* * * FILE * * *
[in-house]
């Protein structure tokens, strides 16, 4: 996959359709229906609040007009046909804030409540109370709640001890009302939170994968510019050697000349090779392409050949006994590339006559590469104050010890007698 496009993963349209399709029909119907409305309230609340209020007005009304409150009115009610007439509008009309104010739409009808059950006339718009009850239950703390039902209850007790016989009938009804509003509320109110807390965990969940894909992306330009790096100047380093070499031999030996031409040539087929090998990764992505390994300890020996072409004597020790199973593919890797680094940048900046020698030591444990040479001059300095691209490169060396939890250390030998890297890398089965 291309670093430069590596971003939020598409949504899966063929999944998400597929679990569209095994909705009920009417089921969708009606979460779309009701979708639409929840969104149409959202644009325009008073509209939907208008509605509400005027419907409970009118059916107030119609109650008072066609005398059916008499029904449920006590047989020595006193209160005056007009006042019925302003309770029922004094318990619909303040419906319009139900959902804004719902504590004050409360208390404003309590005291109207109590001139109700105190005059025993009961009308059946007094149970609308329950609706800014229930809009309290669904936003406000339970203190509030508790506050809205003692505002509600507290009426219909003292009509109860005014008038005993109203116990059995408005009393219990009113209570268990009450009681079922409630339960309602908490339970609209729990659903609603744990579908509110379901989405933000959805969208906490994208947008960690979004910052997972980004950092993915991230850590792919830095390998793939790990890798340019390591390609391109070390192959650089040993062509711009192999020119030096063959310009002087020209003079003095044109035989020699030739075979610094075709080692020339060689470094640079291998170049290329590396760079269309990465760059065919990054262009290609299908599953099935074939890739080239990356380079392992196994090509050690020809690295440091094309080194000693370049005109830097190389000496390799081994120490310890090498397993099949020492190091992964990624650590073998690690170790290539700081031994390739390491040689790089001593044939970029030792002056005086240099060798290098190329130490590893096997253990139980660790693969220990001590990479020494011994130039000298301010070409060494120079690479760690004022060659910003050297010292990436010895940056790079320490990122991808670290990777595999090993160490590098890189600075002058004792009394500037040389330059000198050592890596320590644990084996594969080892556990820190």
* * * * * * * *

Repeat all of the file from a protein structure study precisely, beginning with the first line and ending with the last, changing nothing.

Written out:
[in-house]
């Protein structure tokens, strides 16, 4: 996959359709229906609040007009046909804030409540109370709640001890009302939170994968510019050697000349090779392409050949006994590339006559590469104050010890007698 496009993963349209399709029909119907409305309230609340209020007005009304409150009115009610007439509008009309104010739409009808059950006339718009009850239950703390039902209850007790016989009938009804509003509320109110807390965990969940894909992306330009790096100047380093070499031999030996031409040539087929090998990764992505390994300890020996072409004597020790199973593919890797680094940048900046020698030591444990040479001059300095691209490169060396939890250390030998890297890398089965 291309670093430069590596971003939020598409949504899966063929999944998400597929679990569209095994909705009920009417089921969708009606979460779309009701979708639409929840969104149409959202644009325009008073509209939907208008509605509400005027419907409970009118059916107030119609109650008072066609005398059916008499029904449920006590047989020595006193209160005056007009006042019925302003309770029922004094318990619909303040419906319009139900959902804004719902504590004050409360208390404003309590005291109207109590001139109700105190005059025993009961009308059946007094149970609308329950609706800014229930809009309290669904936003406000339970203190509030508790506050809205003692505002509600507290009426219909003292009509109860005014008038005993109203116990059995408005009393219990009113209570268990009450009681079922409630339960309602908490339970609209729990659903609603744990579908509110379901989405933000959805969208906490994208947008960690979004910052997972980004950092993915991230850590792919830095390998793939790990890798340019390591390609391109070390192959650089040993062509711009192999020119030096063959310009002087020209003079003095044109035989020699030739075979610094075709080692020339060689470094640079291998170049290329590396760079269309990465760059065919990054262009290609299908599953099935074939890739080239990356380079392992196994090509050690020809690295440091094309080194000693370049005109830097190389000496390799081994120490310890090498397993099949020492190091992964990624650590073998690690170790290539700081031994390739390491040689790089001593044939970029030792002056005086240099060798290098190329130490590893096997253990139980660790693969220990001590990479020494011994130039000298301010070409060494120079690479760690004022060659910003050297010292990436010895940056790079320490990122991808670290990777595999090993160490590098890189600075002058004792009394500037040389330059000198050592890596320590644990084996594969080892556990820190």